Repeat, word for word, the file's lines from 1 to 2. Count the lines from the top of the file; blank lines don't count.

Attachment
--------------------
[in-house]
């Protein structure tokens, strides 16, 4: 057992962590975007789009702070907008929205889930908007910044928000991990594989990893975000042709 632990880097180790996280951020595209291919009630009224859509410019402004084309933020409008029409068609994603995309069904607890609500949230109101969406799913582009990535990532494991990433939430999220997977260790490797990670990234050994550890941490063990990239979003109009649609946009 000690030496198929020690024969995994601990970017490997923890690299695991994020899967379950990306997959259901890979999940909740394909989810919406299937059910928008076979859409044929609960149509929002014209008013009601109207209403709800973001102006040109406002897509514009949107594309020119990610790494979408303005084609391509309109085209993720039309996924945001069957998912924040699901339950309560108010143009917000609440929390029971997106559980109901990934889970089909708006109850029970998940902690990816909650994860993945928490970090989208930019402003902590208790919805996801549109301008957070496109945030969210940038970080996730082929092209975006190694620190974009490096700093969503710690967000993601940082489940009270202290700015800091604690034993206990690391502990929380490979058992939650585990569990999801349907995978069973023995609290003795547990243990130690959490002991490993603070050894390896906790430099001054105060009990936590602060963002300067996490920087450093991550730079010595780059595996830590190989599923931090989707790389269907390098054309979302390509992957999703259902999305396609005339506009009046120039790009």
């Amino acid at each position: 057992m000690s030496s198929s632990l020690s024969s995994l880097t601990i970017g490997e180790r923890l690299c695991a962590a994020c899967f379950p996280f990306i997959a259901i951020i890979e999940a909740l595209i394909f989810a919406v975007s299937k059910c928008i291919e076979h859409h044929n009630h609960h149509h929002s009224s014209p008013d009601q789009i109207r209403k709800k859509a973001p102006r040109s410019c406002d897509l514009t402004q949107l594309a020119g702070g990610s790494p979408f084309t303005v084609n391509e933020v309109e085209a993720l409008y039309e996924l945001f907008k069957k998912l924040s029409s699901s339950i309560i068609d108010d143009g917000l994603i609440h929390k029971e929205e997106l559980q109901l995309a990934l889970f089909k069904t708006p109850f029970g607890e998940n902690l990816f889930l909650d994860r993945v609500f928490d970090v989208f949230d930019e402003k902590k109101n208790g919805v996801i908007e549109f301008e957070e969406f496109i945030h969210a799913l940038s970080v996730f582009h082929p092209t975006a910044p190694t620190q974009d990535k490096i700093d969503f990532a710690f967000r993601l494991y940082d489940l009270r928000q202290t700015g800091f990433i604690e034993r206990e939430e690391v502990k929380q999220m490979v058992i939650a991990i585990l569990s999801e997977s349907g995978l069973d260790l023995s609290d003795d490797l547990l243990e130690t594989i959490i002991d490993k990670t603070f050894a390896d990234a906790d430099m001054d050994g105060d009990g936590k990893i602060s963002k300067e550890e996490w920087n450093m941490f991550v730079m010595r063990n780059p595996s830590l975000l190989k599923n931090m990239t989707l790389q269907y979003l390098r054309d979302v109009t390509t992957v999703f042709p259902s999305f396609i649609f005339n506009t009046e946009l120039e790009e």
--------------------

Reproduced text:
[in-house]
């Protein structure tokens, strides 16, 4: 057992962590975007789009702070907008929205889930908007910044928000991990594989990893975000042709 632990880097180790996280951020595209291919009630009224859509410019402004084309933020409008029409068609994603995309069904607890609500949230109101969406799913582009990535990532494991990433939430999220997977260790490797990670990234050994550890941490063990990239979003109009649609946009 000690030496198929020690024969995994601990970017490997923890690299695991994020899967379950990306997959259901890979999940909740394909989810919406299937059910928008076979859409044929609960149509929002014209008013009601109207209403709800973001102006040109406002897509514009949107594309020119990610790494979408303005084609391509309109085209993720039309996924945001069957998912924040699901339950309560108010143009917000609440929390029971997106559980109901990934889970089909708006109850029970998940902690990816909650994860993945928490970090989208930019402003902590208790919805996801549109301008957070496109945030969210940038970080996730082929092209975006190694620190974009490096700093969503710690967000993601940082489940009270202290700015800091604690034993206990690391502990929380490979058992939650585990569990999801349907995978069973023995609290003795547990243990130690959490002991490993603070050894390896906790430099001054105060009990936590602060963002300067996490920087450093991550730079010595780059595996830590190989599923931090989707790389269907390098054309979302390509992957999703259902999305396609005339506009009046120039790009």